As students, most of us enjoy conquering the challenge of routine and mandatory study. Once we start a study task, we are usually motivated to see it through to the end. However, it is often the actual starting of the task that is the most difficult point to get to. Motivation can be the missing link, the spark to start you off or that kick up the bum to remind you what you should be doing. So how do you find motivation? And more to the point, how do you keep hold of it? Our research suggests that strong and long-lasting motivation is not a feeling; rather it is based on a series of habits. These 7 habits of highly motivated students are what you need to fire you up to get on with study tasks. Read on to find out more.
1. Motivate your body to motivate your mind
It is easy to forget that your brain needs exercising just as much as other parts of your body like your muscles. In order to look after your brain, you need to ensure that the rest of your body is healthy. How you do this is up to you but you should consider developing routines for:
- Aerobic exercise which stimulates the hippocampus which is responsible for learning and memory
- Calming exercises such as yoga, which helps control stress
- Healthy eating which gives the brain the required nutrients to work effectively - for example, you should always eat breakfast before you start work
2. Recognise procrastination for what it is
Procrastination is the archenemy of motivation and wastes precious time. Never has it been easier to find excuses to delay studying. Many of us run our busy lives through our computers, so even if we sit down in front of them with study in mind we are distracted by everything else that's on our screens. Once you have recognised procrastination, forming habits to avoid it is not as difficult as you might think. Here are some ideas:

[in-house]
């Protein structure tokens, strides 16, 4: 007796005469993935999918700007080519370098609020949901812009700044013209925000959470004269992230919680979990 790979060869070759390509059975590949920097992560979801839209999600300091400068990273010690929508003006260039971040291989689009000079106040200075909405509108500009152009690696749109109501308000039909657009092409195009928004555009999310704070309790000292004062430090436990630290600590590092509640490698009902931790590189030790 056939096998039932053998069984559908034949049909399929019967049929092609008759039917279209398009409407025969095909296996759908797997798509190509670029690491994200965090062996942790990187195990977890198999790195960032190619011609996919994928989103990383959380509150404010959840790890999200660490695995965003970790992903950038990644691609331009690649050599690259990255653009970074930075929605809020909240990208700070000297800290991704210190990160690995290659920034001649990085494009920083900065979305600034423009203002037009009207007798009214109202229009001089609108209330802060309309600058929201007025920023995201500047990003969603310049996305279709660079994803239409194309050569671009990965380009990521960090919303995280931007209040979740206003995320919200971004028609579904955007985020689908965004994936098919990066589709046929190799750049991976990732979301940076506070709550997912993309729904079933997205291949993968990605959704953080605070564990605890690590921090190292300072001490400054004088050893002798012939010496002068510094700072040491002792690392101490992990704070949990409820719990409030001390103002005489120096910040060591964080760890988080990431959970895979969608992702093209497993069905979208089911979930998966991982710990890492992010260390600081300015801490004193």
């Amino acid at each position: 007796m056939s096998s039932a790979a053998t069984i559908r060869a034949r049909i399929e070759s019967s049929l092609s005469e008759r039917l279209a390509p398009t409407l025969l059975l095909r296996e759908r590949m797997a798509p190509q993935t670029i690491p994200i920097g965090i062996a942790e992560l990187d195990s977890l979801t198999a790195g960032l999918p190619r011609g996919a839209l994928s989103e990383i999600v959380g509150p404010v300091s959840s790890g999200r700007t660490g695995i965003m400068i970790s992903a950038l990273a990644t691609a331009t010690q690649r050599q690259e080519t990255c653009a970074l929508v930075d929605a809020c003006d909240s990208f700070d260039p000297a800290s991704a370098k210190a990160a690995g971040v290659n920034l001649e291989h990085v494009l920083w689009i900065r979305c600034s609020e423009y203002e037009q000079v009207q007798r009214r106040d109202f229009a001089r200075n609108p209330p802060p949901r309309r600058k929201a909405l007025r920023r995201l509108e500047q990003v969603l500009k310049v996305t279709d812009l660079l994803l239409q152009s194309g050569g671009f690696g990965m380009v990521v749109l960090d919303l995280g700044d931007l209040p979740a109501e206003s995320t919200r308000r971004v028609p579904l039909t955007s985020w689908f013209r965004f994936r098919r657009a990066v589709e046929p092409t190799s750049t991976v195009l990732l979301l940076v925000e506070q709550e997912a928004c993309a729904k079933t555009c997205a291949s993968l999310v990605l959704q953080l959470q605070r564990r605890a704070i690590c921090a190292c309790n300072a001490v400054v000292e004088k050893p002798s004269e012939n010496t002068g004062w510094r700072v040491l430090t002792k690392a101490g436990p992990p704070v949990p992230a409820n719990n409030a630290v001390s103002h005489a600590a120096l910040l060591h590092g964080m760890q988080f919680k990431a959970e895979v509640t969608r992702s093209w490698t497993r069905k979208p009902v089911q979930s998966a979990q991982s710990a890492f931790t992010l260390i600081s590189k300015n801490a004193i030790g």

- Close all programs and shut your computer down each night - that way you will have a blank screen in front of you to start the next day
- Choose a study space for studying and a relaxing space for relaxing - be strict with yourself about using these for the appropriate tasks
- Turn off all social media and email alerts - any type of alert, even if you ignore it will add distraction and raise your stress levels
- Allow yourself ‘official’ breaks - write the times of these down beforehand then if you need to check social media or perform other distracting tasks, you can do this during your break
3. Use media to motivate
The internet is packed with motivational memes, images and videos but it doesn’t have to be something that somebody else has created that motivates you. Pick a selection of songs, images and quotes and have these available for times when your motivation starts to fail. You might want to mock-up a picture of yourself wearing a graduation hat, or find a photo of the dream house you’ll be able to afford once you secure that dream job with a new qualification. You might find that music helps, create a playlist of motivational tunes and allocate times at which you will play them. One word of warning though, be careful your motivational media gathering doesn’t become an excuse for procrastination, be organised and assemble it at least a day before you start studying.